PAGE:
Kindergarten/Prep is generally the first step in formal education. The process goes; when your child reaches a specific age, they are expected to attend classes with children of the same age. However, school is becoming increasingly different than it was a few decades ago. The curriculum is more packed, the expectations are higher, and therefore the importance of your child’s readiness is even more prevalent.
All children develop at their own pace; some develop physical abilities faster than their peers, while others develop their intellectual skills first. However, the Kindergarten curriculum follows a standard and mandated syllabus designed for the children to learn in all areas, simultaneously.
The transition to standardised learning may affect your child’s emotional, social, and behavioural skills, therefore directly affecting their school success. Therefore, how do you know if your child is ready for school? Here is a list of things you need to know before considering sending your child to Kindergarten.
School is an important milestone in a child’s life as well as their family’s life. When you’re a parent, one of the things you must consider for your child’s growth and development is their readiness for school.
Is it the right time for your child to start school?
Are they within the proper age range? Do they know fundamental rights and wrongs? Are they somewhat socially adept? There are so many factors that can affect the answer to such a simple question. And, It’s normal to be concerned about your child’s readiness for a classroom. So, here are factors to help you decide on making an informed decision.
- Ability to Communicate
Communication is key. Much of how your child views communication comes from you. You are the model through which your child learns the ins and outs of communicating. They learn your mannerisms, expressions, and most importantly; ways to approach new situations.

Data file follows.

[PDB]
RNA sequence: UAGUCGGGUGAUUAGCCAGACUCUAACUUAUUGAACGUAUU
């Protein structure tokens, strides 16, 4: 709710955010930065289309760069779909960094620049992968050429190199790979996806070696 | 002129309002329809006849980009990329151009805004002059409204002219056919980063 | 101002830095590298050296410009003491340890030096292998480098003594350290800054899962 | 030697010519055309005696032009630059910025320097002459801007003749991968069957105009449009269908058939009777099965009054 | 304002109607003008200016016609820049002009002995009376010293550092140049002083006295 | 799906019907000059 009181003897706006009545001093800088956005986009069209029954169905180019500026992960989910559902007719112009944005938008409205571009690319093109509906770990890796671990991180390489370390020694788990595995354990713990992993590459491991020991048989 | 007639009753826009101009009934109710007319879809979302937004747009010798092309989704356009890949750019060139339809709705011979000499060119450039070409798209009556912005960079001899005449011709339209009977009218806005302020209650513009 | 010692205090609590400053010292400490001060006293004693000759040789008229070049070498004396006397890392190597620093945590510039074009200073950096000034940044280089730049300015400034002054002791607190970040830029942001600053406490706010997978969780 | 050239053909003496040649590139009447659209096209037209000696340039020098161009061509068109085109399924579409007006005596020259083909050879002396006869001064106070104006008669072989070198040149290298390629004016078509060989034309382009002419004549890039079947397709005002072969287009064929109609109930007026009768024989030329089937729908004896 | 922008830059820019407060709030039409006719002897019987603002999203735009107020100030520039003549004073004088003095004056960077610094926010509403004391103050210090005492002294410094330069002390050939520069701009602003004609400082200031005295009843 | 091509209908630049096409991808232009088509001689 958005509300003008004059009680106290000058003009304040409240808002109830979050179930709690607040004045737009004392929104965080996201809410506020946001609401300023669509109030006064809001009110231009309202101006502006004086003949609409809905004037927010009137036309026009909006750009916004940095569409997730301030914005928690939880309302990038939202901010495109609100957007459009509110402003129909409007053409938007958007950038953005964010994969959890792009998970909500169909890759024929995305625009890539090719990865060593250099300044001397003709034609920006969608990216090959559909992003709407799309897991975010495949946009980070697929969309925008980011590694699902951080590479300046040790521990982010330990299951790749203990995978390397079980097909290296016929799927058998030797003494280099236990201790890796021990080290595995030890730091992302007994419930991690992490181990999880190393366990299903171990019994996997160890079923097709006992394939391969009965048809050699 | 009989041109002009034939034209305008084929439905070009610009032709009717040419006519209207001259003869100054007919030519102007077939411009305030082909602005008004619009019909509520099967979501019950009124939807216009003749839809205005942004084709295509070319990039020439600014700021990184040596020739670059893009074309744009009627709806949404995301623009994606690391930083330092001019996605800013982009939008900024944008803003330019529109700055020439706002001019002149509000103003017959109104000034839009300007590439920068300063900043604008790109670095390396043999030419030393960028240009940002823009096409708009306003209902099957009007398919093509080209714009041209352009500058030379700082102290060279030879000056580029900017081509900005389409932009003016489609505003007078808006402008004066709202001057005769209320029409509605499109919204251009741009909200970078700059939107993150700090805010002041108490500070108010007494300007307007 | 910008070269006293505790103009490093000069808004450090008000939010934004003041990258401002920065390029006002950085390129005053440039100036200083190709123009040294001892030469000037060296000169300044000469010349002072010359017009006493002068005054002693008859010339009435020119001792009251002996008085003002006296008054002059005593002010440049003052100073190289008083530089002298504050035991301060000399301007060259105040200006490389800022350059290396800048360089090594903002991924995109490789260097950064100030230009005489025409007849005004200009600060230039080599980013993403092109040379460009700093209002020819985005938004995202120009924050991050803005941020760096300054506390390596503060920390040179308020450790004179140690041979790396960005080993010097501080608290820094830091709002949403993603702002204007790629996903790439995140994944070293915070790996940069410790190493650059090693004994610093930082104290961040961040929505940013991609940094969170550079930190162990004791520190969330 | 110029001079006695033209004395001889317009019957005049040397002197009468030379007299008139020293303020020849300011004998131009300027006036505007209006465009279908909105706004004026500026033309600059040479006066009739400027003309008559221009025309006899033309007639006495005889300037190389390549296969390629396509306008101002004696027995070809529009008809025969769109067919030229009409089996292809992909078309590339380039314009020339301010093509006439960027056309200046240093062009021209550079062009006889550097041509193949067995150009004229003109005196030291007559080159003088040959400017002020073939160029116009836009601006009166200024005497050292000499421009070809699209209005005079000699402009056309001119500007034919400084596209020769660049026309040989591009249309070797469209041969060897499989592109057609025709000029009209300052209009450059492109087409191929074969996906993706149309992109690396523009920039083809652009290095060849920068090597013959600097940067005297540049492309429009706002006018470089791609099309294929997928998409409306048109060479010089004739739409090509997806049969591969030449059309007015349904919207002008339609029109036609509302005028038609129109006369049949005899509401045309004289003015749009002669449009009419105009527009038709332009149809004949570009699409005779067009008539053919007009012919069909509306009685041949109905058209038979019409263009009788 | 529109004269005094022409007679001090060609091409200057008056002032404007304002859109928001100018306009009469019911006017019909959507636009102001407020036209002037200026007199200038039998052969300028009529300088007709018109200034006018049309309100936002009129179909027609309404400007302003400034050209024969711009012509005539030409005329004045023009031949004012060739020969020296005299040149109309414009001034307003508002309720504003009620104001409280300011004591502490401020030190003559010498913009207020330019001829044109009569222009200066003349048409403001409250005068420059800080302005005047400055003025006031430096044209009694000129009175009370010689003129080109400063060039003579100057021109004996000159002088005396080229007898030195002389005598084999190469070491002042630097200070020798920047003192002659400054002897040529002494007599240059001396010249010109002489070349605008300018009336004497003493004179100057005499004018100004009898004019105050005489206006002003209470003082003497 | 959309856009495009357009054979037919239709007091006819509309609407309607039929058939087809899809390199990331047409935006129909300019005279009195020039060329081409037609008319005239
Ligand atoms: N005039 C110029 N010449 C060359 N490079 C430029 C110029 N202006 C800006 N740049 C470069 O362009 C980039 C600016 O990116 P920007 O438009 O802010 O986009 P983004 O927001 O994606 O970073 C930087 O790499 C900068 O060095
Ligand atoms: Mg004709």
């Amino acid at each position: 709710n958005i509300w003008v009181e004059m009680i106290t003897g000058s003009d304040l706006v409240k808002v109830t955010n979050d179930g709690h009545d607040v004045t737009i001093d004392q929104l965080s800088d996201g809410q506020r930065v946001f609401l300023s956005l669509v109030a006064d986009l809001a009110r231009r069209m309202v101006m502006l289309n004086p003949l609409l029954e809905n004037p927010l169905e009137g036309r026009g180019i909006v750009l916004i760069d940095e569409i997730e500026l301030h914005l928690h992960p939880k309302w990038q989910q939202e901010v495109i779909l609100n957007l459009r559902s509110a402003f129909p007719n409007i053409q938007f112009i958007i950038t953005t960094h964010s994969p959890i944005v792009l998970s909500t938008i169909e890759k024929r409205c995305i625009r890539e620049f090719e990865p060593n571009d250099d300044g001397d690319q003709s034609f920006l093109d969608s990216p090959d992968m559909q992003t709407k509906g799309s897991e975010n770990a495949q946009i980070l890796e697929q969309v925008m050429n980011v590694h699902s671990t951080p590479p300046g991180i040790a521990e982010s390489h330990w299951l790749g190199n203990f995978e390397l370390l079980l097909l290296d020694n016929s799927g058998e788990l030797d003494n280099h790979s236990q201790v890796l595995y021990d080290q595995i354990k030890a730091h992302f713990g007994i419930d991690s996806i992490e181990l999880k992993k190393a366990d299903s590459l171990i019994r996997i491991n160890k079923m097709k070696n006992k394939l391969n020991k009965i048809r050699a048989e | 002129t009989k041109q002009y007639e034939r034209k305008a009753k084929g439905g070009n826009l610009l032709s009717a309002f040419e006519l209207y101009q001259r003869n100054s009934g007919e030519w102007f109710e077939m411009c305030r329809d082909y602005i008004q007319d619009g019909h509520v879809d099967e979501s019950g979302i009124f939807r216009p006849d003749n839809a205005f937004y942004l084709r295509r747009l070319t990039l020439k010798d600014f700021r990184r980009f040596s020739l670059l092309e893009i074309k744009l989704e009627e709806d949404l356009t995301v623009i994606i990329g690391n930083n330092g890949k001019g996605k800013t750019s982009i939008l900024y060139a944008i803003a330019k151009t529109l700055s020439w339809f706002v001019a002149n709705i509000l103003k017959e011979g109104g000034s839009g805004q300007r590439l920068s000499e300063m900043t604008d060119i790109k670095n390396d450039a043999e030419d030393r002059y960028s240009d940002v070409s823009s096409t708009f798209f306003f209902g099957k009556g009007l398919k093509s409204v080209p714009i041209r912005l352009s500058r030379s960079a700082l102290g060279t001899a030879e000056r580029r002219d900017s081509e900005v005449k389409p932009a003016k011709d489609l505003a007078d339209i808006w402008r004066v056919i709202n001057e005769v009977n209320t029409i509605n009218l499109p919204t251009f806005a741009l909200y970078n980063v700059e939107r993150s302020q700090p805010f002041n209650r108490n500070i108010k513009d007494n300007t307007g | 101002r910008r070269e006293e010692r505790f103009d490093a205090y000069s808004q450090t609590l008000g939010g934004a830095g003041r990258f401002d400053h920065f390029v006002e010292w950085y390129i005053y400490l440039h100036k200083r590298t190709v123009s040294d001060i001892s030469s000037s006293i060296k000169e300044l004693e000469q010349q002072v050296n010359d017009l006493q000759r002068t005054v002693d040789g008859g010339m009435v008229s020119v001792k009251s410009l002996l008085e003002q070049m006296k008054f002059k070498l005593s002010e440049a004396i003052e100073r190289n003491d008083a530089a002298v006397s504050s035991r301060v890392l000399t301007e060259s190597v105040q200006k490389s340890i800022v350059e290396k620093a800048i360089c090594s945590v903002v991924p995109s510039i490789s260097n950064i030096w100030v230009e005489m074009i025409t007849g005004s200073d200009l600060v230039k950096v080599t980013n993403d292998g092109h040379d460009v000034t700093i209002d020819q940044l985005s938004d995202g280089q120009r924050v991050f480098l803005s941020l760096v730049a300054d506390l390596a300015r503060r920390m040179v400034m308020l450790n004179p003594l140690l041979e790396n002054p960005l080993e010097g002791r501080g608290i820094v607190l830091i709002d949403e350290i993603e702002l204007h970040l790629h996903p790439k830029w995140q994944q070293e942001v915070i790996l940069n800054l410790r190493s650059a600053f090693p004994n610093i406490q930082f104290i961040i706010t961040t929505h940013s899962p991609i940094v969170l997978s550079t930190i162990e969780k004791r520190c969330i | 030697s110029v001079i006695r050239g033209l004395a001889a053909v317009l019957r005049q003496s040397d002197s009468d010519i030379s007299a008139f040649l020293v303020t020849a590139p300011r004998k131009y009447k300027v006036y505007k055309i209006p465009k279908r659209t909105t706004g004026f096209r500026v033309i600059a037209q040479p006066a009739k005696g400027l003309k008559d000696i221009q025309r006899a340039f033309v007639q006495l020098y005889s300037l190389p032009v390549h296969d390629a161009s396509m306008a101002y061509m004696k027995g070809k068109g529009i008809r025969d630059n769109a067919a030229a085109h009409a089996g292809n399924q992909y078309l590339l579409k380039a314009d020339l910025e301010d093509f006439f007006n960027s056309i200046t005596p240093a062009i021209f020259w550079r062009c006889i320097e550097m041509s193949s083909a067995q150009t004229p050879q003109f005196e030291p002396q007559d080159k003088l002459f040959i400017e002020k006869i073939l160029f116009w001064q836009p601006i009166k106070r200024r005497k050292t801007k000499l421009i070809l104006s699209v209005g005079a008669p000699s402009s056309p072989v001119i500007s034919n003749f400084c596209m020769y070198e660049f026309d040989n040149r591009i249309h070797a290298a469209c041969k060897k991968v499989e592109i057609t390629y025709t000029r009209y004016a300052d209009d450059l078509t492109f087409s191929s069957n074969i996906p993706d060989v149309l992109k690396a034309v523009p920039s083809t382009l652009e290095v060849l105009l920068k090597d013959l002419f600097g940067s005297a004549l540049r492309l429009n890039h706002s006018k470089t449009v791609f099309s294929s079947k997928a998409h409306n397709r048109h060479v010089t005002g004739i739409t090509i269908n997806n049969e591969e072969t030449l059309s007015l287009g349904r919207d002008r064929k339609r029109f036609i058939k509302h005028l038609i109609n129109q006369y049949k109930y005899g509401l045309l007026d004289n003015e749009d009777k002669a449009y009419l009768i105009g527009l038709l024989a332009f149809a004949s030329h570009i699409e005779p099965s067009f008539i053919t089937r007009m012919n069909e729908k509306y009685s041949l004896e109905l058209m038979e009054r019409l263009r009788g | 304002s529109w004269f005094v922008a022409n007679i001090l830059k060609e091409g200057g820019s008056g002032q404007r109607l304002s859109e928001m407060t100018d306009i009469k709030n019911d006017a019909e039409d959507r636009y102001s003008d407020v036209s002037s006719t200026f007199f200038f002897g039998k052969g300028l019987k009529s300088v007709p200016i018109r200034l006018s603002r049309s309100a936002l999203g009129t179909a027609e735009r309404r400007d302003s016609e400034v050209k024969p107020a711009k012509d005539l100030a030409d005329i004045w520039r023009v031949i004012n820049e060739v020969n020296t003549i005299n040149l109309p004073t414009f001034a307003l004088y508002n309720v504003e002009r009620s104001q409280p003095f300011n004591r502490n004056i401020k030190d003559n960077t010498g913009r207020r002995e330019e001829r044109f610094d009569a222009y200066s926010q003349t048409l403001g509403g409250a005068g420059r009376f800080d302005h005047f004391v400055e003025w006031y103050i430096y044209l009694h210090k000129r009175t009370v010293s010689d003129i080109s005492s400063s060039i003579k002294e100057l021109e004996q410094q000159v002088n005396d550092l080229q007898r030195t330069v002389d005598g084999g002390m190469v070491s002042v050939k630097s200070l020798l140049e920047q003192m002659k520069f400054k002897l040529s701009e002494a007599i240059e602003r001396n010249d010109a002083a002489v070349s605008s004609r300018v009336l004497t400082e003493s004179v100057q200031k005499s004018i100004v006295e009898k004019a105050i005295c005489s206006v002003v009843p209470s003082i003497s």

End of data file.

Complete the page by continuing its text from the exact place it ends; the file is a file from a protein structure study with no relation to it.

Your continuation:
Through this learned communication, they can express and understand feelings. Communication also helps develop critical thinking, as well as maintaining relationships with others. Furthermore, is the fundamentals skill to begin reading and writing.
By the time your child reaches appropriate school age, they should be able:
- form longer sentences
- share ideas and opinions
- Start to identify words by sound
- Start to identify letters in the alphabet
- Begin to combine letters to form words
- Ability to Socialise
Your child’s social skills will determine how well they can interact with others. In the classroom setting, they will have to interact with their classmates, schoolmates, and teachers. This goes hand-in-hand with communication. If they struggle to socialise with others, they will not be able to communicate their needs and concerns. Socialising includes verbal and non-verbal communication, good manners, and the willingness to communicate with others.